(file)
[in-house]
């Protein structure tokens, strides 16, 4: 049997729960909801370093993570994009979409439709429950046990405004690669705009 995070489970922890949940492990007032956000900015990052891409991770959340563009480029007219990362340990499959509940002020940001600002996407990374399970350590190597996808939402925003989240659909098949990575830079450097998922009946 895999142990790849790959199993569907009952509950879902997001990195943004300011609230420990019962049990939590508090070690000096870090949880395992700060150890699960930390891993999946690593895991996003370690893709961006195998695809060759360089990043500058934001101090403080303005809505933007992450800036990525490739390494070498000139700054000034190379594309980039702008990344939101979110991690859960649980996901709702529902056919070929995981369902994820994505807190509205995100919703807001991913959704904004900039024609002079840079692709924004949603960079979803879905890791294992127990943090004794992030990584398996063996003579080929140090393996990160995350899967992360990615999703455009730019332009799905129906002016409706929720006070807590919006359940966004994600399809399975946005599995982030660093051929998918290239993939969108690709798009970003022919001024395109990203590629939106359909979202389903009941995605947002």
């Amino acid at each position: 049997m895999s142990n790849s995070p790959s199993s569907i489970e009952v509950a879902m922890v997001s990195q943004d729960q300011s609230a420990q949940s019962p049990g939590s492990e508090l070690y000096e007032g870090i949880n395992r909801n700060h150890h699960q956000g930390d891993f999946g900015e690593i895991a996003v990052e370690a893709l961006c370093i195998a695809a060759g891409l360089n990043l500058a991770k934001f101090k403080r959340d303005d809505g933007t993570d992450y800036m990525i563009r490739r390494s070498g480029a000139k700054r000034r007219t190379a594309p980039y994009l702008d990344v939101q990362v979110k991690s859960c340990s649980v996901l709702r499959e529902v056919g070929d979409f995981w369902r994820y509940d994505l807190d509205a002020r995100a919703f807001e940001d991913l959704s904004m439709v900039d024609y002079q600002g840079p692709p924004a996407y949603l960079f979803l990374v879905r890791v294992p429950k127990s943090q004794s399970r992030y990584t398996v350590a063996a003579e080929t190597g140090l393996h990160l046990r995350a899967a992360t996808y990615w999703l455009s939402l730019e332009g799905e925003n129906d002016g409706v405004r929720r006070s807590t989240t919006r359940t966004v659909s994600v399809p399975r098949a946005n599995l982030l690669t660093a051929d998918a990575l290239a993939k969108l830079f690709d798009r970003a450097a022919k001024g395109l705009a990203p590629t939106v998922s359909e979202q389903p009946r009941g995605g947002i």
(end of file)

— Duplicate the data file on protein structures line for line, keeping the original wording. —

[in-house]
């Protein structure tokens, strides 16, 4: 049997729960909801370093993570994009979409439709429950046990405004690669705009 995070489970922890949940492990007032956000900015990052891409991770959340563009480029007219990362340990499959509940002020940001600002996407990374399970350590190597996808939402925003989240659909098949990575830079450097998922009946 895999142990790849790959199993569907009952509950879902997001990195943004300011609230420990019962049990939590508090070690000096870090949880395992700060150890699960930390891993999946690593895991996003370690893709961006195998695809060759360089990043500058934001101090403080303005809505933007992450800036990525490739390494070498000139700054000034190379594309980039702008990344939101979110991690859960649980996901709702529902056919070929995981369902994820994505807190509205995100919703807001991913959704904004900039024609002079840079692709924004949603960079979803879905890791294992127990943090004794992030990584398996063996003579080929140090393996990160995350899967992360990615999703455009730019332009799905129906002016409706929720006070807590919006359940966004994600399809399975946005599995982030660093051929998918290239993939969108690709798009970003022919001024395109990203590629939106359909979202389903009941995605947002």
């Amino acid at each position: 049997m895999s142990n790849s995070p790959s199993s569907i489970e009952v509950a879902m922890v997001s990195q943004d729960q300011s609230a420990q949940s019962p049990g939590s492990e508090l070690y000096e007032g870090i949880n395992r909801n700060h150890h699960q956000g930390d891993f999946g900015e690593i895991a996003v990052e370690a893709l961006c370093i195998a695809a060759g891409l360089n990043l500058a991770k934001f101090k403080r959340d303005d809505g933007t993570d992450y800036m990525i563009r490739r390494s070498g480029a000139k700054r000034r007219t190379a594309p980039y994009l702008d990344v939101q990362v979110k991690s859960c340990s649980v996901l709702r499959e529902v056919g070929d979409f995981w369902r994820y509940d994505l807190d509205a002020r995100a919703f807001e940001d991913l959704s904004m439709v900039d024609y002079q600002g840079p692709p924004a996407y949603l960079f979803l990374v879905r890791v294992p429950k127990s943090q004794s399970r992030y990584t398996v350590a063996a003579e080929t190597g140090l393996h990160l046990r995350a899967a992360t996808y990615w999703l455009s939402l730019e332009g799905e925003n129906d002016g409706v405004r929720r006070s807590t989240t919006r359940t966004v659909s994600v399809p399975r098949a946005n599995l982030l690669t660093a051929d998918a990575l290239a993939k969108l830079f690709d798009r970003a450097a022919k001024g395109l705009a990203p590629t939106v998922s359909e979202q389903p009946r009941g995605g947002i």